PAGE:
There is some debate within the corporate world about how much of companies’ IT spending goes towards shadow IT. That is, the solutions that are not sanctioned by the IT department but by other business units instead. Estimates suggest it could comprise 30%, 40%, 50%, or even more. For the sake of both security and finance, shadow IT monitoring is essential.
A growing interest in remote working necessitates convenient solutions, such as employees using their own devices to carry out their work. This means that the adoption of shadow IT will only rise if unchecked. This article explores the risks of shadow IT, the most effective methods of monitoring its use, and ways to mitigate the potential consequences.
What is shadow IT risk?
Employees may not see a problem with shadow IT. For them, it means finding their own solutions to issues that they have. This usually involves software that is convenient to them and aligned with their workflow – software they can implement right away without having to wait for IT approval. Examples include:
- Using DropBox to send and receive large files
- Using a personal USB drive to move data between home and the office
- Using their own phones to email or text business-related matters on personal accounts.
But for IT teams, shadow IT risk is a real concern. Use of unauthorized apps and devices can lead to:
- Breaches of network security
- Compliance concerns over data privacy
- IT being kept in the dark and being unable to mitigate threats
- Data silos preventing sharing of important information
- Wasted money on duplicate licenses.
The 9 key steps to monitor shadow IT
1. List approved services and practices
If IT is visible in its advocacy of the services, apps, and practices that it approves for use within the organization, this makes it easier for staff to make the right choices. Sometimes, the use of shadow IT by employees occurs because they just don’t realize there is a sanctioned solution.
This requires some work by IT to make it a streamlined and user-friendly experience for employees that are often tempted to use shadow IT because it’s an easier process.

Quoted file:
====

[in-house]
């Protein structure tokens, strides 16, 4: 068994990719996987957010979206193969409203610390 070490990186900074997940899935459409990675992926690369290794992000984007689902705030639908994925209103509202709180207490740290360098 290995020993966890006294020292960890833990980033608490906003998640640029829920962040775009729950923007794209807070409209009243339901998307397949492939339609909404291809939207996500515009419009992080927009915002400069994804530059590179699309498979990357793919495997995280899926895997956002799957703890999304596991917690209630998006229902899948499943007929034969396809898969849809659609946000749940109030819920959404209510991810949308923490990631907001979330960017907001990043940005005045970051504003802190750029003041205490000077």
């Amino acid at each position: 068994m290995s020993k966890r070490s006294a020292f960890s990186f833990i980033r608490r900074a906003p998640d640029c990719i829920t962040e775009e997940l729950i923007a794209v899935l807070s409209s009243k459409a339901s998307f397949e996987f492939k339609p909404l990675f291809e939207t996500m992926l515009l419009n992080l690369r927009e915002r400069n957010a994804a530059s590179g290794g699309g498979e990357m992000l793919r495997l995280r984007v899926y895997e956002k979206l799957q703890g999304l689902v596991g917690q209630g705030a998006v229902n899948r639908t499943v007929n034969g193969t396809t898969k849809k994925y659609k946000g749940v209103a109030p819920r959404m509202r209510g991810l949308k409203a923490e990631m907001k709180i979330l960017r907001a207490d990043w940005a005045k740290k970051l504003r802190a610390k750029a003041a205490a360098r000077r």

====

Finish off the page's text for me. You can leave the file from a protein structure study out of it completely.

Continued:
Consider setting up a central portal of apps where employees can search for a solution that they can download and use immediately. In addition, by setting out policies for best practices when sharing documents and files, for example, you can prevent some risky behavior in these areas.
2. Use shadow IT discovery tools
One of the problems with shadow IT is that it exists in a blind spot for the IT department. What you cannot see, you cannot control, and not having control over something like this within the company’s network could be very dangerous.
Vaultry searches your network to discover shadow IT and help you gain the level of visibility that you need. According to a recent survey by Entrust Datacard, 77% of IT professionals say that shadow IT will become a large problem for organizations by the year 2025 if left unchecked.
3. Monitor all apps and their usage
Monitoring the apps on your network is essential. This doesn’t just mean logging which apps you know have been downloaded; it involves digging down and seeing which apps are active and how much they are being used.
Use Vaultry to track the usage of every device within your organization and understand the threats that shadow IT is bringing to your business. You need to understand which programs people are using, when they are using them and how they are using them. This is the only way to gain a complete view of shadow IT within your business.
4. Protect your approved applications
You have the most control over your approved applications, and that means that you can protect them and their usage by employees. Adjust the security settings to their highest possible level, requiring users to undergo multi-factor authentication (MFA) before they access the apps, for example.
You can limit which devices people can use to access the programs as well as the locations in which they can access them. This, for example, helps prevent bad overseas actors from tricking their way into your systems. Website and app tracking programs also monitor employee app usage, which helps you pinpoint the sources of any attacks.
5. Engage and educate your employees
Communication with employees is absolutely essential to work together to reduce the use of shadow IT. They may genuinely not realize the potential problems with using unsanctioned software or their own devices.